Reagan in 1987: a year of survival
RONALD Reagan proved in 1987 that he is a survivor. The President had his worst and best of times: from the Iran-contra scandal to this month's missile-reduction pact with the Soviets. At year's end, with the euphoria of the Reagan-Gorbachev summit not entirely spent, there was even talk that these two leaders would be nominated for the Nobel Peace Prize in 1988.
Not all the President's adversaries are willing to grant him a complete recovery from his troubles. Senate majority leader Robert Byrd, for one, expects that in a few weeks the glow cast by the signing of Europact will fade, and before very long in the new year the President could again be struggling to keep his head above water.
Still, Mr. Reagan's comeback in 1987 is notable. Consider how Lyndon Johnson was knocked out of office by his greatest crisis, the Vietnam war. Richard Nixon was finished by Watergate. The act that caused Gerald Ford's popularity plunge - the Nixon pardon - did in his election bid. Jimmy Carter couldn't get beyond his own Iran crisis, over the hostage crisis.
At year's end President Reagan wasn't hiding away with his family. He was celebrating with the satisfaction that comes to those politicians who have barely, albeit by the skin of their teeth, escaped an irreparable blow to their career.
Nancy Reagan had a lot to do with the Reagans' battle back from adversity - no one knows for sure how much. She was incensed over the Iran-contra affair, convinced that those around her husband had failed him. Some, like Rear Adm. John Poindexter, she might have seen as villains: They had in her eyes stolen away the brightness of the Reagan presidency.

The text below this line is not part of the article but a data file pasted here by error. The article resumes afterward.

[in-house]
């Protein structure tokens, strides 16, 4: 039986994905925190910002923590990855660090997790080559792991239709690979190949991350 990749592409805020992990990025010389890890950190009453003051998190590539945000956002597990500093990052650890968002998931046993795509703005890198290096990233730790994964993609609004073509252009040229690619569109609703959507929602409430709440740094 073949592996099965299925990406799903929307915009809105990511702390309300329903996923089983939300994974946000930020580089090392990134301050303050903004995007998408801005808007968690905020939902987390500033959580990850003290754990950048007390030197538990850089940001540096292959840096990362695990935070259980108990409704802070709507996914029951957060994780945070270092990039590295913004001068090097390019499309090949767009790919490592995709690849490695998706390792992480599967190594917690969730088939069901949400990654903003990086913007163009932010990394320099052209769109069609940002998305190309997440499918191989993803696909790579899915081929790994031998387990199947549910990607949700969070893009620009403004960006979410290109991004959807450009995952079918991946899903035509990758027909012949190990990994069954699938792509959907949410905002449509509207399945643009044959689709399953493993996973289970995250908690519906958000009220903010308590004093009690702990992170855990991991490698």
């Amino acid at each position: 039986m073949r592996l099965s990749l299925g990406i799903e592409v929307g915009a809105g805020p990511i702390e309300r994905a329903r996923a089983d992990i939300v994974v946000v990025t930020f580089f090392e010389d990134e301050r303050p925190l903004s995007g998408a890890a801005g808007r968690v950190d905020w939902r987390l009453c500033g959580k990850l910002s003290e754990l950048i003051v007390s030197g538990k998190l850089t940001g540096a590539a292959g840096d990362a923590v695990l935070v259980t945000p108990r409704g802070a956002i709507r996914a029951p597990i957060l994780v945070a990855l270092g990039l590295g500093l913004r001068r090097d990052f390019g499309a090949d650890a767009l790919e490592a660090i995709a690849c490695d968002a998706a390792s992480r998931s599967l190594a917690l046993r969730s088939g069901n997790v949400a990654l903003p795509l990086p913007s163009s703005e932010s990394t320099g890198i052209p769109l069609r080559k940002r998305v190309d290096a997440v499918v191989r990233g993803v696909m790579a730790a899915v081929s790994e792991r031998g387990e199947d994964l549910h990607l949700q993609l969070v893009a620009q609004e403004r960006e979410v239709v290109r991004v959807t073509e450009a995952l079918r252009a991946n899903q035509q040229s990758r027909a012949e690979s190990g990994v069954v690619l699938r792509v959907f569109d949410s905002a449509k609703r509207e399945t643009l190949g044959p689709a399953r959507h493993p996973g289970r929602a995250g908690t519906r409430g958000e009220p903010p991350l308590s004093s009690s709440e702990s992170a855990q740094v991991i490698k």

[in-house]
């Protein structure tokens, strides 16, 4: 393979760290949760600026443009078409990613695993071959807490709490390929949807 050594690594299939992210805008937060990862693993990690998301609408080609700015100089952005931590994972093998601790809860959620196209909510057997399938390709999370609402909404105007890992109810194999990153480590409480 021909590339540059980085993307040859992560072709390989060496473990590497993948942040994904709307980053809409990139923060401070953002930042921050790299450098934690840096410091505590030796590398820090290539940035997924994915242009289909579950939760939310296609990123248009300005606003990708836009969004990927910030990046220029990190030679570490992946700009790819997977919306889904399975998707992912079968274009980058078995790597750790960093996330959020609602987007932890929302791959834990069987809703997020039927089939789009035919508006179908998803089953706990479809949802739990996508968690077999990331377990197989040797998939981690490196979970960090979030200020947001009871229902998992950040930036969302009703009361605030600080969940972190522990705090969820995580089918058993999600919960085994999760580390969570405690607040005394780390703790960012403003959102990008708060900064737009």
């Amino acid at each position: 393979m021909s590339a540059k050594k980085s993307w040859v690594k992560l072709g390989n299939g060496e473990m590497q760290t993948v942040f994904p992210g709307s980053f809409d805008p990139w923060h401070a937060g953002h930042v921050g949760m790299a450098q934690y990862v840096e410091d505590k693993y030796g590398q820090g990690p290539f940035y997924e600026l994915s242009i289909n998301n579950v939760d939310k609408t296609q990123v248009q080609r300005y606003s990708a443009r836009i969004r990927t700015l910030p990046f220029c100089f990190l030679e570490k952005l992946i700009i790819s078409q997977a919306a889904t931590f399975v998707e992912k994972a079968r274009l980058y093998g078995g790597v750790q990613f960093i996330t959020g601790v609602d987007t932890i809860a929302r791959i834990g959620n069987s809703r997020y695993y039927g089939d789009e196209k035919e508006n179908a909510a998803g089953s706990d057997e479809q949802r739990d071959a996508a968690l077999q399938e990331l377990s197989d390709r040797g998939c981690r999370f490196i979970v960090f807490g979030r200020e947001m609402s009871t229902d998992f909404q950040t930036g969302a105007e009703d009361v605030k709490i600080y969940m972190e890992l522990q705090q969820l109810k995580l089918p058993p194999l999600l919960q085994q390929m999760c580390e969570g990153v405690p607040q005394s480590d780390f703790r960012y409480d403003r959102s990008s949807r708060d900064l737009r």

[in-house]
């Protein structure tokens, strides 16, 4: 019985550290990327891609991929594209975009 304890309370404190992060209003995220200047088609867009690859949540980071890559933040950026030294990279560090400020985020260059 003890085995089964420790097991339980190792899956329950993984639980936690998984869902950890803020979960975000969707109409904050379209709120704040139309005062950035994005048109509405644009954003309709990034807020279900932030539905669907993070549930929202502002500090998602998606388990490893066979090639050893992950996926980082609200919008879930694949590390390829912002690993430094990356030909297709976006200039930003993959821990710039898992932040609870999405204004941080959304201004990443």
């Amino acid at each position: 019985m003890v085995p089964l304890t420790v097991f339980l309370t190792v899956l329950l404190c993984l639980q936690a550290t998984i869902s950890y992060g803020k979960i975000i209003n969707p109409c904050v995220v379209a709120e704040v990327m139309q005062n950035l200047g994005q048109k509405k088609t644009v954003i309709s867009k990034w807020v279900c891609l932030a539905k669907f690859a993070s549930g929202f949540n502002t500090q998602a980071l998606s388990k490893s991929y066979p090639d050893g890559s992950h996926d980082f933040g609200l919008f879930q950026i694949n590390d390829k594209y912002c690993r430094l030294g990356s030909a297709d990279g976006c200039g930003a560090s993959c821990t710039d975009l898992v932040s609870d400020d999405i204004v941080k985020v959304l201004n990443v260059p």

Mrs. Reagan played a role in sweeping out the President's inner circle, most notably the dismissal of chief of staff Donald Regan. And it was really her hand that was behind the assembling of the attractive, highly acceptable new group of White House advisers, including Howard Baker Jr. as chief of staff.
Of course, it was the President who brought all this about and should be credited for it. But the story that persists - and which I find credible - is that it was Mrs. Reagan who brought the toughness and decisiveness to these important and very much needed shifts in personnel.
The President is known to suffer long with inadequate aides and to move slowly to replace them. He took up this task more expeditiously in the Iran-contra affair, even telling people he liked personally that they had to leave. But it was Mrs. Reagan who prodded the President to make the needed changes of personnel.
What got the President through this crisis? Was it summitry, even Mikhail Gorbachev, that rescued him? Not really - certainly not totally.
Washington observers will in due time note that what really got Reagan through the Iran-contra affair was the way he responded to it.
Much had been written about Reagan's misstatements during press conferences and speeches. And Attorney General Edwin Meese's handling of the inquiry into the diversion of funds to the contra has been sharply condemned.
But it was the funds diversion aspect of the scandal that could have brought Reagan down. From the moment that Mr. Meese brought the matter to his attention, the President made the matter known publicly. Then he immediately pledged White House cooperation to try to bring all the information relative to this incident to the surface. This was enough to hold his own against his critics; it was the opposite of Mr. Nixon's response to Watergate.
The President maintained he did not know about the funds diversion. Nothing came out of the testimony that showed he knew. Certainly, many Americans believe he knew - or should have known. But there was no ``smoking gun.'' Nothing emerged to justify impeachment - or even to encourage talk of impeachment.
So that's how the President was able to endure his worst of times.
From survival to superpower summit triumph - 1987 was this President's most remarkable year.
Godfrey Sperling Jr. is the Monitor's senior Washington columnist.